February is Black History Month, a time to recognize the role of African Americans in U.S. History. Many other countries also have devoted a month to honor their ethnic roots. The recent trend has also been to honor, not only the African American population, but all other minorities and ethnic people as well.
The celebration of black history came about as early as 1926 when historian Carter G. Woodson, with the Association for the Study of Negro Life, dedicated the second week in February as “Negro History Week.” This sparked new interest in black history.
Celebrations in honor of important African American people followed. Early in the 1960s and 1970s many local cities and states began to honor this new holiday. It was officially made a federal acknowledgement in 1976 by expanding Black History Week to Black History Month.
This came six years after the turning point of the first Black History Month affirmation at Kent State University in 1970.
The controversy with this holiday came when people questioned black history’s usefulness and fairness. These debates led to honoring other important minority heroes during the month of February.
The true importance of Black History Month is not just honoring African Americans, whom have often been left out of some past history publications, but to honor our personal histories as well.
As Sir Michael Howard states; “The true use of history, whether civil or military, is not to make man clever for the next time, it is to make him wise forever.”
A wise man knows his history. We learn from our past, which makes a better future. We don’t have to be a military logistic officer or a politician to desire this information. Everyone can learn from our ancestry. Where did we come from? What did we do? How did we survive? We can learn to honor our personal family heroes and the heroes within.
Learning about the past can also tell you a lot about yourself. Perhaps your love of art comes from a gifted mother or grandmother. Perhaps you have a famous ancestor that helped form U.S. History. Many African Americans have not been honored until recently so researching your roots may lead to a historic tidbit. Medical and genetic information can now also be obtained by doing genealogical research.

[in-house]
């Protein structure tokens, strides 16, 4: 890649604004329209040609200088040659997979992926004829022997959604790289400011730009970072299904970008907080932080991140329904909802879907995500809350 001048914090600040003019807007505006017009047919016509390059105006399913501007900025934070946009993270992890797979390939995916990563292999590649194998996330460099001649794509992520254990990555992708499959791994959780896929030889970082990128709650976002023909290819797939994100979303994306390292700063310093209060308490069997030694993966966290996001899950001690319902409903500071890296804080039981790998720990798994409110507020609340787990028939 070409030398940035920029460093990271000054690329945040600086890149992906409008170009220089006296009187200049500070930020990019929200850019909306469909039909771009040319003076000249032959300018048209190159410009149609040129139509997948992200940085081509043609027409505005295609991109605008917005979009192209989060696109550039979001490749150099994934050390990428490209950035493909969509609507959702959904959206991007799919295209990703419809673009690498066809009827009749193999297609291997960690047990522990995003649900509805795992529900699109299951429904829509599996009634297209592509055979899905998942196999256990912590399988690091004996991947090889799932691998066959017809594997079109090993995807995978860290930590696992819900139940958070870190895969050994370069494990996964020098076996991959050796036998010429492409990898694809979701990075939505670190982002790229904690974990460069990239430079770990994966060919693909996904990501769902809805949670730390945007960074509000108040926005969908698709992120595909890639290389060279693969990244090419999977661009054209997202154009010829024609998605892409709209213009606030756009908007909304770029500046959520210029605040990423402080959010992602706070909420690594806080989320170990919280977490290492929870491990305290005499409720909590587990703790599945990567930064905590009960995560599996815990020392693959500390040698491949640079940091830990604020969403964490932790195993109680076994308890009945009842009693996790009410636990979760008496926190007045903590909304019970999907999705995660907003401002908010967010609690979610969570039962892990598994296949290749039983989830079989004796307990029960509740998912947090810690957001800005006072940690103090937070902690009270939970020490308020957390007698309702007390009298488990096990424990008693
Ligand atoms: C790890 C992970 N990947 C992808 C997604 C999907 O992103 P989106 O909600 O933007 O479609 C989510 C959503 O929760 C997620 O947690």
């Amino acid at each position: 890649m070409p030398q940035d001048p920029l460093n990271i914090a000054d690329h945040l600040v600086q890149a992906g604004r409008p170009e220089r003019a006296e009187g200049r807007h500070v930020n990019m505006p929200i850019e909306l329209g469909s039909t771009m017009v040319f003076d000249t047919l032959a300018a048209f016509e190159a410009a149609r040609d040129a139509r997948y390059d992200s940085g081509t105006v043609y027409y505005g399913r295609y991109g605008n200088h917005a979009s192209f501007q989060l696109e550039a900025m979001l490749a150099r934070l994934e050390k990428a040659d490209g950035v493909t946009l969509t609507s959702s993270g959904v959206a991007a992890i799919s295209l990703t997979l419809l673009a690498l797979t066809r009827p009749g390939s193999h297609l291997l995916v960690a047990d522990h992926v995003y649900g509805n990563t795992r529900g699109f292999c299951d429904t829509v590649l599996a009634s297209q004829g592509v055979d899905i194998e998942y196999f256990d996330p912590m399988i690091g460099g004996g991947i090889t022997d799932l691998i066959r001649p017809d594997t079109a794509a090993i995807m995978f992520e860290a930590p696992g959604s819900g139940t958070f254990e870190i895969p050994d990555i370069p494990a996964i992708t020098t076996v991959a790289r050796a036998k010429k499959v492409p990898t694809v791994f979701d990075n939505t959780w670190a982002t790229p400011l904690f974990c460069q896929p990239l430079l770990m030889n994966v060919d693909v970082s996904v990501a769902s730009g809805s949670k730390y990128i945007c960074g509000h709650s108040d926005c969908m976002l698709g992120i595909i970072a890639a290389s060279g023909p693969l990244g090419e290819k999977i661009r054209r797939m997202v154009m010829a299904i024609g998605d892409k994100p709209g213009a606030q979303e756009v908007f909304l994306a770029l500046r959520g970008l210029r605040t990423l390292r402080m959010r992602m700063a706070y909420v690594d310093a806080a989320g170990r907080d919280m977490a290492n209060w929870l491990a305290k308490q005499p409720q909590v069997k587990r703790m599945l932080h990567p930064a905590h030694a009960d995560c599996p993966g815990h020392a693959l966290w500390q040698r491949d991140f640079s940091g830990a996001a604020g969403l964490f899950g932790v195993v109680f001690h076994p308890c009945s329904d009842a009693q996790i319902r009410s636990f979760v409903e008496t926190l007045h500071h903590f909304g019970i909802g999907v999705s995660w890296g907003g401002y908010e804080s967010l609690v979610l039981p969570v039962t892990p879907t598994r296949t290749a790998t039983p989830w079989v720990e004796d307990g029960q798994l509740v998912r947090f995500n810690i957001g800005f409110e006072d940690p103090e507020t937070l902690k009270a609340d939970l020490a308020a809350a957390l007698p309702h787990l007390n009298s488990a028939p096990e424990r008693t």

Fairfield County has a wonderful resource through the genealogy society. They have partnered with the Fairfield County Museum this month to provide extra resources and information on investigating African American ancestry in Fairfield County.
Copies of the WPA Slaves Narratives and other documents will be on exhibit during the month of February at the Fairfield County Museum. Local historical researcher Kadena Woodward will be assisting patrons in seeking information about their heritage. She is housed in the first floor parlor at the museum during the month. Woodward will also be giving a lecture at the Christ Central Church (next door to the museum) on Thursday, February 21 at 11 a.m. These events are free to the public.
The Fairfield County Museum has also partnered with the Fairfield County Schools to present several field trips for the students. The events include museum tours, lectures and trips to historic sites. Resources and assistance for these trips are being made possible not only by the Fairfield County Museum but also with their collaborators: the Fairfield County Council, Fairfield Genealogy Chapter, Fairfield County Arts Council and the Fairfield County Historical Society.
Fairfield County can continue to support its past by supporting history in the county. History is not only in our schools and museums, but it is within us, our innate desire to search for who we are.
“Unless we learn from history, we are destined to repeat it. This is no longer merely an academic exercise, but may contain our world’s fate and our destiny.” – Alex Haley